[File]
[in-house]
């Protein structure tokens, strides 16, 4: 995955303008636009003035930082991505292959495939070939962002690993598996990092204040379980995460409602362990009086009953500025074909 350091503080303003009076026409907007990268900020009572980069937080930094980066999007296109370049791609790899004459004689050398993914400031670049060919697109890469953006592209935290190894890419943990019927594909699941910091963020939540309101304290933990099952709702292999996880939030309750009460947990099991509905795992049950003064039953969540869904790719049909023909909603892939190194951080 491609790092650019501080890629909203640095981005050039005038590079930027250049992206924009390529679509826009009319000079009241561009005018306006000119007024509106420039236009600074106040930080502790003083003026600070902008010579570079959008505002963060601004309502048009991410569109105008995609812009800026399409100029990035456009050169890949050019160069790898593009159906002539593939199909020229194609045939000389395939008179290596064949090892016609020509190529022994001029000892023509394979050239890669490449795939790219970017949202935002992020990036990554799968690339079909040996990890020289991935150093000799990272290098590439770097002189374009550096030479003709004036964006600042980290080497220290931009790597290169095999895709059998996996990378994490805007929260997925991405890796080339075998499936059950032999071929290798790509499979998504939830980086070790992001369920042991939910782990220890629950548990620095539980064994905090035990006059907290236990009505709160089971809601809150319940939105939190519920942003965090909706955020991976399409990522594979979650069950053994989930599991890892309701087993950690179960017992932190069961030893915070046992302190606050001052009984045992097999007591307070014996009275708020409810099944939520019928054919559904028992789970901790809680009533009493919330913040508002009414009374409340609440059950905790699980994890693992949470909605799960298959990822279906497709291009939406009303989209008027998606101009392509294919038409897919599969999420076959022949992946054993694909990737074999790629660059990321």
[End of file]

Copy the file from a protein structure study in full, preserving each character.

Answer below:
[in-house]
């Protein structure tokens, strides 16, 4: 995955303008636009003035930082991505292959495939070939962002690993598996990092204040379980995460409602362990009086009953500025074909 350091503080303003009076026409907007990268900020009572980069937080930094980066999007296109370049791609790899004459004689050398993914400031670049060919697109890469953006592209935290190894890419943990019927594909699941910091963020939540309101304290933990099952709702292999996880939030309750009460947990099991509905795992049950003064039953969540869904790719049909023909909603892939190194951080 491609790092650019501080890629909203640095981005050039005038590079930027250049992206924009390529679509826009009319000079009241561009005018306006000119007024509106420039236009600074106040930080502790003083003026600070902008010579570079959008505002963060601004309502048009991410569109105008995609812009800026399409100029990035456009050169890949050019160069790898593009159906002539593939199909020229194609045939000389395939008179290596064949090892016609020509190529022994001029000892023509394979050239890669490449795939790219970017949202935002992020990036990554799968690339079909040996990890020289991935150093000799990272290098590439770097002189374009550096030479003709004036964006600042980290080497220290931009790597290169095999895709059998996996990378994490805007929260997925991405890796080339075998499936059950032999071929290798790509499979998504939830980086070790992001369920042991939910782990220890629950548990620095539980064994905090035990006059907290236990009505709160089971809601809150319940939105939190519920942003965090909706955020991976399409990522594979979650069950053994989930599991890892309701087993950690179960017992932190069961030893915070046992302190606050001052009984045992097999007591307070014996009275708020409810099944939520019928054919559904028992789970901790809680009533009493919330913040508002009414009374409340609440059950905790699980994890693992949470909605799960298959990822279906497709291009939406009303989209008027998606101009392509294919038409897919599969999420076959022949992946054993694909990737074999790629660059990321």